Monday, 13 May 2013

The Great Pyramid at Giza

Abstract: The complexity, precision and size of the Great Pyramid are contrasted to the simplicity of pharaohs’ tombs. It is proposed that it is a plutonium mill. Its perfection of construction and choice of materials are compared against all other pyramids. The current history of plutonium production is related. The internal geometry of the pyramid is given correspondence to the process steps of breeding plutonium, separating plutonium from other material, disposing of radioactive waste, using water and producing hydroelectric power. The practical value of plutonium and the economic justification of the pyramid are discussed. Later attempts by the Egyptians to recreate the power and value of the pyramid are analyzed. Scientific methods for testing whether or not nuclear fission occurred within the pyramid are defined. 

The Great Pyramid at Giza has remained a complete mystery in modern times. When was it built? Who built it? Above all else, what is it? Conventional Egyptology declares that all pyramids were tombs for the pharaohs.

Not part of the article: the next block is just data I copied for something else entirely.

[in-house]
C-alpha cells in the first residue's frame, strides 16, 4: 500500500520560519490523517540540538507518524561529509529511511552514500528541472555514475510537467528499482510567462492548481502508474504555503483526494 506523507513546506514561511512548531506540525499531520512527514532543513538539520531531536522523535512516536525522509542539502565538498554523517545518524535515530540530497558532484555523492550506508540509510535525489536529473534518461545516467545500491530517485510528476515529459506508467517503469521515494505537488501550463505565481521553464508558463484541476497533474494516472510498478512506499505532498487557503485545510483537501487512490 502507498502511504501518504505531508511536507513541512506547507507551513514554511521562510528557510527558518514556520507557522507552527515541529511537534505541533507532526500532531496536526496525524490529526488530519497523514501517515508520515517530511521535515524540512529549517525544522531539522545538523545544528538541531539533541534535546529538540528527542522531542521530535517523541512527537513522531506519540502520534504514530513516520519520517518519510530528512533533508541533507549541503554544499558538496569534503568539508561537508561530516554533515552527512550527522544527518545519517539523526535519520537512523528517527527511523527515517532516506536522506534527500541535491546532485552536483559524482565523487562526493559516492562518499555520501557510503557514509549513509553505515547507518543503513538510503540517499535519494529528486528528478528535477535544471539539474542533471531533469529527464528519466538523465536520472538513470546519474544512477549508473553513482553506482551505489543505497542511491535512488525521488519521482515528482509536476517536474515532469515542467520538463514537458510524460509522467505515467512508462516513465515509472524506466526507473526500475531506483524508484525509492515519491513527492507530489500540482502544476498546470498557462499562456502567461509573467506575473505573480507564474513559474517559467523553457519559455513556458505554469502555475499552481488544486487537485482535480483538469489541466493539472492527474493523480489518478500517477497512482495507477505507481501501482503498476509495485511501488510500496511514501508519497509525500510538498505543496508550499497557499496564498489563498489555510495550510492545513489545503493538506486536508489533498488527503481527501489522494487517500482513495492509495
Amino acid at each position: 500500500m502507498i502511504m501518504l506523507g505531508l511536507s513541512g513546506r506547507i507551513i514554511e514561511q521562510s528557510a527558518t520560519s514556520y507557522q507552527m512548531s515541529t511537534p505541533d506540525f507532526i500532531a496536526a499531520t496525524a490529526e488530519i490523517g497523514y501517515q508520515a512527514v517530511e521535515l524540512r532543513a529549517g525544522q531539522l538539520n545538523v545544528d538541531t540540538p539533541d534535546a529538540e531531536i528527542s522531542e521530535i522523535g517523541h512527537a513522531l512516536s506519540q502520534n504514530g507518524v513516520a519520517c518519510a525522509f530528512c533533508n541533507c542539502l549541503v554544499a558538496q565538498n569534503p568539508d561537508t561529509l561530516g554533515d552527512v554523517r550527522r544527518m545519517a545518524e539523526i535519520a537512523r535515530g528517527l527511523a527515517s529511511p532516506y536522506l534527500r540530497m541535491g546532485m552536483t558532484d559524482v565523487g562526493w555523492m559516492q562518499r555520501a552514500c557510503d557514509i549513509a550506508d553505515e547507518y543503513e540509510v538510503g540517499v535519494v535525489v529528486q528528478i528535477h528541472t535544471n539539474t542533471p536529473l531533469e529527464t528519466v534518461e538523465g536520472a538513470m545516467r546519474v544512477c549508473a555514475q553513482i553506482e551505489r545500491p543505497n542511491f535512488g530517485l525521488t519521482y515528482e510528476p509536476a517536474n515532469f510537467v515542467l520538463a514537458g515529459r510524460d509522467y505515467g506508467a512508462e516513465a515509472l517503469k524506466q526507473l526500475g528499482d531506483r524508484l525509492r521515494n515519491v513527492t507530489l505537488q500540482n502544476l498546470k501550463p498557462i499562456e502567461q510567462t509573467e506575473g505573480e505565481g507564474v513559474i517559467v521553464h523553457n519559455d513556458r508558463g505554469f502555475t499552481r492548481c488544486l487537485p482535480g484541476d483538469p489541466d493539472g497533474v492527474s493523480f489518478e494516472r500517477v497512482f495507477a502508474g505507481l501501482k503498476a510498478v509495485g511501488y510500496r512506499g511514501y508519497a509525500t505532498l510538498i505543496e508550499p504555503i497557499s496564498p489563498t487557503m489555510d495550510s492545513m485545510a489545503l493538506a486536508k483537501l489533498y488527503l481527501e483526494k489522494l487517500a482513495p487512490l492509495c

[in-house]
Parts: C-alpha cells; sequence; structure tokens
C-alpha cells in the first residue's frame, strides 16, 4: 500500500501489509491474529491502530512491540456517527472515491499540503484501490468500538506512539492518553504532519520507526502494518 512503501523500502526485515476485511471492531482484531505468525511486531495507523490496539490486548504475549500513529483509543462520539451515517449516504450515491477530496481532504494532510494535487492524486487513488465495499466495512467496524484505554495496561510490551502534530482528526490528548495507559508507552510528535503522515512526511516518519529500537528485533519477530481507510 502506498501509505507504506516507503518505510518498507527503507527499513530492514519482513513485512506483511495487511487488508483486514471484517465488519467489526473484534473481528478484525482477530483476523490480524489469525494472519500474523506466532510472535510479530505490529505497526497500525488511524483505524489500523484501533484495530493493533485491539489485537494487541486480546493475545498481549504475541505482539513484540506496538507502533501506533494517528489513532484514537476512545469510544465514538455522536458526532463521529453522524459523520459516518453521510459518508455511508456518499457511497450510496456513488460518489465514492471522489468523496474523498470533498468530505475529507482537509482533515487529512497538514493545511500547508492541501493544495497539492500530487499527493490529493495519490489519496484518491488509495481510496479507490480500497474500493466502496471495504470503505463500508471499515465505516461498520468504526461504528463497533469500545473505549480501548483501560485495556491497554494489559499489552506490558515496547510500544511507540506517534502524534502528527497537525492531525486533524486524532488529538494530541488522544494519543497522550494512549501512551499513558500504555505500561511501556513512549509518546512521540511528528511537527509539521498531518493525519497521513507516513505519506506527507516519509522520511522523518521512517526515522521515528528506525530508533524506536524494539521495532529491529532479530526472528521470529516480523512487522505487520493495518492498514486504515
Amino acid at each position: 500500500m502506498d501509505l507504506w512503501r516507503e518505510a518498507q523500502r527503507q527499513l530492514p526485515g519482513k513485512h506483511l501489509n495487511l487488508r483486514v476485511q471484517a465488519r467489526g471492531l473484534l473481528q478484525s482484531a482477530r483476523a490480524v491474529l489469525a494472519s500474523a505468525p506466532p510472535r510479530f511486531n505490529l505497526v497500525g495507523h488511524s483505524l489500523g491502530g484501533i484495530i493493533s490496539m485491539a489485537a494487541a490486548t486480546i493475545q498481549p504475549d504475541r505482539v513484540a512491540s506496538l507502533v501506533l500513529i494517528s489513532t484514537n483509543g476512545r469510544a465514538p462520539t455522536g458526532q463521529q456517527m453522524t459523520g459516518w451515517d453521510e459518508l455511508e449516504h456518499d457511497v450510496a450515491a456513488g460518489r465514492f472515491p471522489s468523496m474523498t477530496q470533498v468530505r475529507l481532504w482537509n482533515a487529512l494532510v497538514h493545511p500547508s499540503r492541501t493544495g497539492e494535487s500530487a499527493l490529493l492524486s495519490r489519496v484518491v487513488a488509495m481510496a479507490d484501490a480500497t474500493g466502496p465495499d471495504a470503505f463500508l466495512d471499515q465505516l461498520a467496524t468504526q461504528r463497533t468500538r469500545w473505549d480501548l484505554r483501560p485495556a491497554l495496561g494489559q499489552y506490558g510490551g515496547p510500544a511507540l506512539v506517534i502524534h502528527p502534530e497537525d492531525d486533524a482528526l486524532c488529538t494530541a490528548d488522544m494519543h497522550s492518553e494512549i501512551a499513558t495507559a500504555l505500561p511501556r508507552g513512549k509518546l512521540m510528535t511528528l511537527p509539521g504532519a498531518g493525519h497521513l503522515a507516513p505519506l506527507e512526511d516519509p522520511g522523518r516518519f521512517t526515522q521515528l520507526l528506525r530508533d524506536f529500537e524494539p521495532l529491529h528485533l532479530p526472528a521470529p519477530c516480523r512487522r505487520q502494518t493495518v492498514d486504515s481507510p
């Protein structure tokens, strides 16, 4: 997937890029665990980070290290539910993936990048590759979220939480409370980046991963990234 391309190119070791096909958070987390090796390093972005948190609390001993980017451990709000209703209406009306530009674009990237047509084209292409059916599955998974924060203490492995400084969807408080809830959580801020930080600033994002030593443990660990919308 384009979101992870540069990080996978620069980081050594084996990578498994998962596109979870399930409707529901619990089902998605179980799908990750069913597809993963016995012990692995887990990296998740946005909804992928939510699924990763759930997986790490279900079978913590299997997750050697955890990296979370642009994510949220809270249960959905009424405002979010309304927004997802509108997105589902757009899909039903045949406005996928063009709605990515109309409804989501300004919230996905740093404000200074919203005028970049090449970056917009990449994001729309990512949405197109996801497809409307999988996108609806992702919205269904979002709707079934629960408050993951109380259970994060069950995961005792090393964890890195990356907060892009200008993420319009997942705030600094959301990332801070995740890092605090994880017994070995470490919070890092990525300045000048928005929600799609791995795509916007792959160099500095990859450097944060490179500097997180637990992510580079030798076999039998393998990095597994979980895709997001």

The sophistication, required technology and cost of the Great Pyramid conflict with the thought that it is simply a tomb. This level of effort for a burial place stretches common sense to the breaking point.

To quote Alan Alford (The Phoenix Solution) “Is it so crazy to suggest that the unique design of the Great Pyramid was a legacy from an earlier, more advanced culture? In my view, it is certainly much less crazy than continuing to believe that the Pyramid was constructed as a tomb for a dead king, and that he built this totally over-engineered and revolutionary wonder of the world with absolute perfection at the first attempt.”

His statement was the genesis of this paper.

It is proposed here that the Great Pyramid was a nuclear fission production mill, and it was a technical and financial success. It did not create energy but packaged energy within artificially created isotopes of plutonium. This hypothesis is not fantastic in the sense that it would be a physical impossibility but is fantastic only in the fact that it upsets the conventional history of man. The case for this claim is developed in the remainder of this paper. The approach is to drop preconceptions about religion and culture, and look upon the Great Pyramid as a business investment.

The Development of Nuclear Energy